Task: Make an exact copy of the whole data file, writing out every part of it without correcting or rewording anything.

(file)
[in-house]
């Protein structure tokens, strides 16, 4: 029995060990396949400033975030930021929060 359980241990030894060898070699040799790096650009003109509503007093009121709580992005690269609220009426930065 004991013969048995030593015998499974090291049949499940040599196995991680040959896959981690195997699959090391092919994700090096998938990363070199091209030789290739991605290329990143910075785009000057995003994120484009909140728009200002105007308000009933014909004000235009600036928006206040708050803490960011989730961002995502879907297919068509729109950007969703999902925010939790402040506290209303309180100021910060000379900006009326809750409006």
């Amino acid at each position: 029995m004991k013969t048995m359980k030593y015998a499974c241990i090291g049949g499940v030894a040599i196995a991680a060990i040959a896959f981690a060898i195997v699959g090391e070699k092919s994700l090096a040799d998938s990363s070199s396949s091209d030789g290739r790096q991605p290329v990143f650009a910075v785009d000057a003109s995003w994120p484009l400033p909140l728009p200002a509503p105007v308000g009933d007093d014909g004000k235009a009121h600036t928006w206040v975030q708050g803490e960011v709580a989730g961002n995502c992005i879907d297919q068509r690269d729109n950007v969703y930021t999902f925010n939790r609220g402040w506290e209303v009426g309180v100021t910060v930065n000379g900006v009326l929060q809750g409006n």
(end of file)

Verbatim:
[in-house]
């Protein structure tokens, strides 16, 4: 029995060990396949400033975030930021929060 359980241990030894060898070699040799790096650009003109509503007093009121709580992005690269609220009426930065 004991013969048995030593015998499974090291049949499940040599196995991680040959896959981690195997699959090391092919994700090096998938990363070199091209030789290739991605290329990143910075785009000057995003994120484009909140728009200002105007308000009933014909004000235009600036928006206040708050803490960011989730961002995502879907297919068509729109950007969703999902925010939790402040506290209303309180100021910060000379900006009326809750409006």
């Amino acid at each position: 029995m004991k013969t048995m359980k030593y015998a499974c241990i090291g049949g499940v030894a040599i196995a991680a060990i040959a896959f981690a060898i195997v699959g090391e070699k092919s994700l090096a040799d998938s990363s070199s396949s091209d030789g290739r790096q991605p290329v990143f650009a910075v785009d000057a003109s995003w994120p484009l400033p909140l728009p200002a509503p105007v308000g009933d007093d014909g004000k235009a009121h600036t928006w206040v975030q708050g803490e960011v709580a989730g961002n995502c992005i879907d297919q068509r690269d729109n950007v969703y930021t999902f925010n939790r609220g402040w506290e209303v009426g309180v100021t910060v930065n000379g900006v009326l929060q809750g409006n």